Plan sponsors should also be aware of how the Final Rule may affect participants’ need for information. The Final Rule has received a lot of publicity and increased awareness of issues that arise in the context of investments. Plan participants may be aware that investment advisers are subject to new fiduciary standards, and this could lead to increased questions for plan sponsors or litigation. This is a good time for plan sponsors to review their fiduciary practices, such as fiduciary training, as well as investment policy statements and other relevant documents. Plan sponsors that are considering hiring a new investment professional could consider incorporating questions regarding the Final Rule in the request for proposal and could consider hiring a registered investment adviser.
The Final Rule could also affect the services that financial advisers are willing to offer as advisers may want to avoid providing fiduciary advice in some circumstances. For example, some financial advisers may reduce education services to avoid undertaking a fiduciary role regarding advice for specific investments and distributions. In addition, current financial advisers may seek to amend their existing investment contract as a result of the Final Rule. Accordingly, plan sponsors may want to carefully review existing investment contracts and any proposed amendments to determine if the adviser is a fiduciary or if an exception applies. If the financial adviser intends to comply with the BICE, plan sponsors should consider whether all requirements have been met and documented. Plan sponsors may also want to ask their financial advisers if they are fiduciaries and document the fiduciary status. New contracts with financial advisers should be carefully drafted to ensure compliance with the Final Rule.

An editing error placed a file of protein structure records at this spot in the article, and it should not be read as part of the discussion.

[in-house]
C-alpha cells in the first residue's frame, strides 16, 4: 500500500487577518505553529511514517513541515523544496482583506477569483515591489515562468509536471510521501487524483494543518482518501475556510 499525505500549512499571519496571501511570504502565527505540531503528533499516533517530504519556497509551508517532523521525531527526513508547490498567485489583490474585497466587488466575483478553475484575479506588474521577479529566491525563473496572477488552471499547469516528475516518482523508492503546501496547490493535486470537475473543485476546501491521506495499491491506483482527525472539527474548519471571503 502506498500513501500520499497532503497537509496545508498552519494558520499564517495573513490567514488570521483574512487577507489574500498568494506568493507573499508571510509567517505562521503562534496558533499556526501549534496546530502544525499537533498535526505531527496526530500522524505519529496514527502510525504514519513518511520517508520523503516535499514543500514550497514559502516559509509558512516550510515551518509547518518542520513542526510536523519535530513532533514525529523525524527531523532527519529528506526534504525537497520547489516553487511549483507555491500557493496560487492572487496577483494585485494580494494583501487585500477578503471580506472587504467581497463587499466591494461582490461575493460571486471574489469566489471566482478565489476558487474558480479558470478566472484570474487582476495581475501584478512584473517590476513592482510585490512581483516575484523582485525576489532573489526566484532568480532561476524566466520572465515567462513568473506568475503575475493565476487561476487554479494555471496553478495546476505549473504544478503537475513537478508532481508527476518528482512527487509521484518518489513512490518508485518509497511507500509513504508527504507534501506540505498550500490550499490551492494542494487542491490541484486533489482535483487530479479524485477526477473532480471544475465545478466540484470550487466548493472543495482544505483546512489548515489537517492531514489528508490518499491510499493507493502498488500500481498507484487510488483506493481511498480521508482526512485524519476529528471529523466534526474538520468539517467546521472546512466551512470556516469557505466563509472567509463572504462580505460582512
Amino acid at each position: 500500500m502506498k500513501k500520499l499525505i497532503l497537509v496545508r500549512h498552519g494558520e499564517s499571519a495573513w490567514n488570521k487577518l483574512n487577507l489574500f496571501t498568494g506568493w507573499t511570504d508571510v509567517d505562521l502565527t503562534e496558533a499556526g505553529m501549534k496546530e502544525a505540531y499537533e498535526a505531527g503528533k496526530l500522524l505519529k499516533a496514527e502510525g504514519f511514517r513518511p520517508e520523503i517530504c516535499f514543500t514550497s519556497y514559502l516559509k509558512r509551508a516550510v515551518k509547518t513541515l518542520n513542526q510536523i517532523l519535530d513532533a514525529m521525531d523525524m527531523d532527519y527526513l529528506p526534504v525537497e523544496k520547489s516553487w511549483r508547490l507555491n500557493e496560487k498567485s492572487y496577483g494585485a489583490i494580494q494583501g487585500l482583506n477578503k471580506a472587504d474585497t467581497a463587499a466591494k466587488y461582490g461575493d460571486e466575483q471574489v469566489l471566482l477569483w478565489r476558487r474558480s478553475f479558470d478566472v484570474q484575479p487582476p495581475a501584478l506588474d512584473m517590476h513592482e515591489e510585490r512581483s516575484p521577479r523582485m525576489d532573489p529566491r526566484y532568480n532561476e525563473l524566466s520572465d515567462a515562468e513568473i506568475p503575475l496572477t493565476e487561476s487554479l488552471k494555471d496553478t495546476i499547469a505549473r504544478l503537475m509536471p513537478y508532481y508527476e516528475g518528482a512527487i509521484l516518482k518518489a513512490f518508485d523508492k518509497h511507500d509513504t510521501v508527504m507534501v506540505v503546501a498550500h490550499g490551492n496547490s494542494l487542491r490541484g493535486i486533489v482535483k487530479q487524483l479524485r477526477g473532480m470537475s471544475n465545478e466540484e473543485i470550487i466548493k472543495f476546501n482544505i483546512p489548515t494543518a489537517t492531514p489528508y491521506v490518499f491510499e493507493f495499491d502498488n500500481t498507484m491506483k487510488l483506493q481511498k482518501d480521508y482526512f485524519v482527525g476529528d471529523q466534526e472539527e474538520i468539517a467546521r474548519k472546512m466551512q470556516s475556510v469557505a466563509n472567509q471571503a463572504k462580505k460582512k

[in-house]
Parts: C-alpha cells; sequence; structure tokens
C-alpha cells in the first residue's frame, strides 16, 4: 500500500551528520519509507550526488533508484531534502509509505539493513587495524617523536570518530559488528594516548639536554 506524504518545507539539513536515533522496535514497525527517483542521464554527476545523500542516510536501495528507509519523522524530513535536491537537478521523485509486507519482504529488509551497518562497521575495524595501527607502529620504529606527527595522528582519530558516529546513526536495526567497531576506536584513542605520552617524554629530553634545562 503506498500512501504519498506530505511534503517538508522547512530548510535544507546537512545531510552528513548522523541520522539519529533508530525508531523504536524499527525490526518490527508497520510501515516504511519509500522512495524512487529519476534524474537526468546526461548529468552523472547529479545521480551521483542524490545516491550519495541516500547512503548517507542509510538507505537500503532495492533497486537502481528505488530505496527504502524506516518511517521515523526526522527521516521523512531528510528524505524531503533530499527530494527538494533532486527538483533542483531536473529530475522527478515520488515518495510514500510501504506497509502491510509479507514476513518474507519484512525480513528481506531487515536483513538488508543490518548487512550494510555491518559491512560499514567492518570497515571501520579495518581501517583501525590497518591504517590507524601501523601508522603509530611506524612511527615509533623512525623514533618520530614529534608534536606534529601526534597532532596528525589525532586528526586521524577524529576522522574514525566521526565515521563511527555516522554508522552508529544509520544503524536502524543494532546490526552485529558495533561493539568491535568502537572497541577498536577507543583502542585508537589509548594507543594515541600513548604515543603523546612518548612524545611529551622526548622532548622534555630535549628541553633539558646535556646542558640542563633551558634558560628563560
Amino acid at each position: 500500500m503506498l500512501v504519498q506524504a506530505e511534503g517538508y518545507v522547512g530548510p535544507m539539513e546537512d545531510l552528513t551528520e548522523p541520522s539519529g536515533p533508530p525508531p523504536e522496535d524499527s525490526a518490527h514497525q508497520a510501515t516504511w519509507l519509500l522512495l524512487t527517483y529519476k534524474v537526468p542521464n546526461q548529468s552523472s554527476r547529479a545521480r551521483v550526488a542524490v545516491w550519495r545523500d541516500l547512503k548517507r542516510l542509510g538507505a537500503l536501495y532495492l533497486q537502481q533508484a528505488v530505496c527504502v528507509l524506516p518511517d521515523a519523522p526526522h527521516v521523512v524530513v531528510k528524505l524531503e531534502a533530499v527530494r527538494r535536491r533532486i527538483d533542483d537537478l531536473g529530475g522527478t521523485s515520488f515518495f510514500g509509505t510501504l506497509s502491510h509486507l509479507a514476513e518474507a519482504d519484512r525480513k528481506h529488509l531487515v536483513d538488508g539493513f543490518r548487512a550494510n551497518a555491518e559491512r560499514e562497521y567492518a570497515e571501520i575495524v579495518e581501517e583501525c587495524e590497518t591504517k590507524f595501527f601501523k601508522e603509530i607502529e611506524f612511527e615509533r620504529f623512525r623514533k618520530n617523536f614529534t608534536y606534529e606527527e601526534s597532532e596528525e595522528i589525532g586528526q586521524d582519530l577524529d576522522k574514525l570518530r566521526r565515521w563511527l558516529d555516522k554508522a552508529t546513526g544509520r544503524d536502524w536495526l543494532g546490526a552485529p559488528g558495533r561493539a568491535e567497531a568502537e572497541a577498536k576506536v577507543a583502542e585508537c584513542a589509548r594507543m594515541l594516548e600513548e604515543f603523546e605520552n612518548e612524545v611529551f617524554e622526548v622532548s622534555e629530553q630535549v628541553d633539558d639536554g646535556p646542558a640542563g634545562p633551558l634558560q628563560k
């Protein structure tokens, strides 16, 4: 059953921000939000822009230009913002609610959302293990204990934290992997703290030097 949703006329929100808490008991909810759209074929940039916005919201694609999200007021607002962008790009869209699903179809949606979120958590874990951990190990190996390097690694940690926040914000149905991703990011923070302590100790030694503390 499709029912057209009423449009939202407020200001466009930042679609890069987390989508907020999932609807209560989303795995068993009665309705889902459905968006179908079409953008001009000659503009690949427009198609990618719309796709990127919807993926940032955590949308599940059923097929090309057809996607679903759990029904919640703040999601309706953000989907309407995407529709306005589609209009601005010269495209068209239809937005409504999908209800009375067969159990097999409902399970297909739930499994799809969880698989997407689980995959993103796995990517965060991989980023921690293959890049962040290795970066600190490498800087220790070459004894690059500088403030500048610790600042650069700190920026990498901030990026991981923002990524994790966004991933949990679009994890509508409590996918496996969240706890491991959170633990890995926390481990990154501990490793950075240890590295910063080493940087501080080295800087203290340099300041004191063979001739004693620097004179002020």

Finally, although it remains to be seen how the Final Rule will affect pricing, the Final Rule could increase plan sponsors’ access to reasonably priced fiduciary advice and investment products. It is also possible that terminated employees will be more likely to remain in a plan, as investment advisers may be less willing to give advice regarding rollovers if that advice could create fiduciary duties.
The Final Rule becomes applicable on April 10, 2017. The DOL provided a transition period for the BICE and Principal Transactions Exemption between April 10, 2017 and January 1, 2018, during which fewer of the conditions apply. The exemptions will apply fully on January 1, 2018.